The American Delegate (Braden) to the Secretary of State

No. 577

Sir: I have the honor to transmit a memorandum which at his request I prepared for Dr. Alvéstegui, Bolivian delegate, on the proposed security modus vivendi in the Chaco. He informs me that he has transmitted it to his government, together with other arguments which have been adduced by the mediatory delegates in favor of Bolivia’s acceptance of the modus mvendi. The Bolivian delegate as yet has received no expression of opinion from his government on this subject.

Respectfully yours,

Spruille Braden

At a time when it appears that the fundamental negotiations may be begun with some hope of success, for the Conference to accuse Paraguay of insubordination and to place the responsibility on that country for any incidents which might occur in the Chaco would not be in keeping with the role of a mediator and might prejudice the success of our final negotiations. Therefore, providing Bolivia’s juridical position in this security question can be entirely protected and providing that no serious incidents occur in the Chaco, it would be advisable for Bolivia to agree to the modus vivendi at least for such time as would indicate whether it was workable or not.

[Page 42]

Bolivia’s juridical position may be thoroughly protected by

The projected Conference note to Paragray including such alterations in the last paragraph thereof as may seem desirable;
A separate exchange of notes between the Bolivian delegation and the Conference entirely clarifying the position of all parties concerned. In such an exchange of notes, Bolivia could emphasize her conciliatory spirit in trying, once again, to adjust security matters in contrast with a certain degree of intransigence on the part of Paraguay.

Major Weeks, U. S. Army, is acknowledgedly a competent officer whose opinion is worthy of special consideration by reason of his service for sixteen months in the Chaco, as a member of the Neutral Military Commission and the Special Military Commission, as well as a Conference Observer. He has reported that the essential requirements for the maintenance of a minimum of security and tranquility in the Chaco are:

Withdrawal of troops to adequate distances on each side of the intermediary line.
Limitation of the number of troops or police permitted to remain within the aforesaid withdrawal area.
That any “destacamentos” within that area or concentration of troops in the rear of that area are not to be moved excepting in accord with the Military Observers.
That the Military Observers may be empowered to endeavor to adjust any incidents which may arise and in case of necessity should they be unable to do so, the aforesaid incidents to be referred to the Peace Conference.
No shooting for any reason whatsoever to be allowed within one to two kilometres on either side of the intermediary line.

It will be noted that the “disposiciones” or modus vivendi cover the question of withdrawal of troops by fixing certain concentration points for them. The limitation of number of troops is also provided for in the limited number to be allowed in the “destacamentos”.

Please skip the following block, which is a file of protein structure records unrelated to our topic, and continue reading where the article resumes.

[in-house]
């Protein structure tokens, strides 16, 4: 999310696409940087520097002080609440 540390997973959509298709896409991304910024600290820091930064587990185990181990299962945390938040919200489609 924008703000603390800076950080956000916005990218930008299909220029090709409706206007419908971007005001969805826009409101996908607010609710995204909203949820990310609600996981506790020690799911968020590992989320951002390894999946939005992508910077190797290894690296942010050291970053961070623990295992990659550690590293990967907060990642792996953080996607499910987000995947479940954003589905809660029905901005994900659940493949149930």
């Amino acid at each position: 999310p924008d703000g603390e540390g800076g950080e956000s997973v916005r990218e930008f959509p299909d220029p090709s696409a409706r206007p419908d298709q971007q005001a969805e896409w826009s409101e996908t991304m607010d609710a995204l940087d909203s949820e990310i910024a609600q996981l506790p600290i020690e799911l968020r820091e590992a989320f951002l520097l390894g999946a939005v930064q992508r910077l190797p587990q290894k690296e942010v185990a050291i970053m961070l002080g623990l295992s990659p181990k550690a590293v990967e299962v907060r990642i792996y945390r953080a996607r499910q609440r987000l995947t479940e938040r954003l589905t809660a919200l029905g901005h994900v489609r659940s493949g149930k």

The third and fourth points similarly are covered in the modus vivendi and Dr. Zubizarreta has assured the Conference committee with whom he negotiated that the fifth point could readily be handled by the Military Observers in consultation with the commands in the Chaco.

Therefore, while there is no equivalence between the April 23 Regulations and the modus vivendi, and the latter document admittedly does not clearly define matters by laying down “lines of withdrawal”, specifying the exact number of police to be allowed within the area, etc., nevertheless the modus vivendi, if carried out in the spirit as well as in the letter, will prevent all contact between Bolivian and Paraguayan posts or patrols and accomplish the same ends as the Regulations. There is every incentive for Paraguay to comply with the [Page 43]spirit as well as the letter of the modus vivendi and Dr. Zubizarreta has assured the mediatory delegates that in actual practice the provisions of the April 23 Regulations will be carried out. That is to say, the Military Observers, in consultation with the commands, will locate concentration points behind the lines of withdrawal or separation. “Destacamentos” similarly will be placed at ample distances from one another and will be limited in number to probably less than the 500 police allowed in the Regulations. Furthermore, Dr. Zubizarreta declares that every liberty of transit will be given over the Villa Montes-Boyuibe road.

Both Bolivia and the Conference repeatedly have emphasized the urgent need for a security system in the Chaco (see Dr. Alvéstegui’s note, August 5, 193730); hence, for Bolivia now to leave matters in their present status would indicate that previous insistence on implantation of a security system was unwarranted and would make both Bolivia and the Conference appear as having been unduly alarmist.

In any event, as long as Bolivia’s juridical position is fully protected, it is certainly worth while giving the modus vivendi a trial, since, if it is found impracticable it can readily be cancelled and the situation returned to the status of October 20 without detriment to the prestige plus the fact that Bolivia, by acceding to the modus vivendi on this trial basis, would once again have demonstrated cooperation and an earnest desire for peace which could not do otherwise than strengthen that country’s position before the world at large and, in particular before the Hague Court if, as and when the question were ever presented there.

  1. Not found in Department files.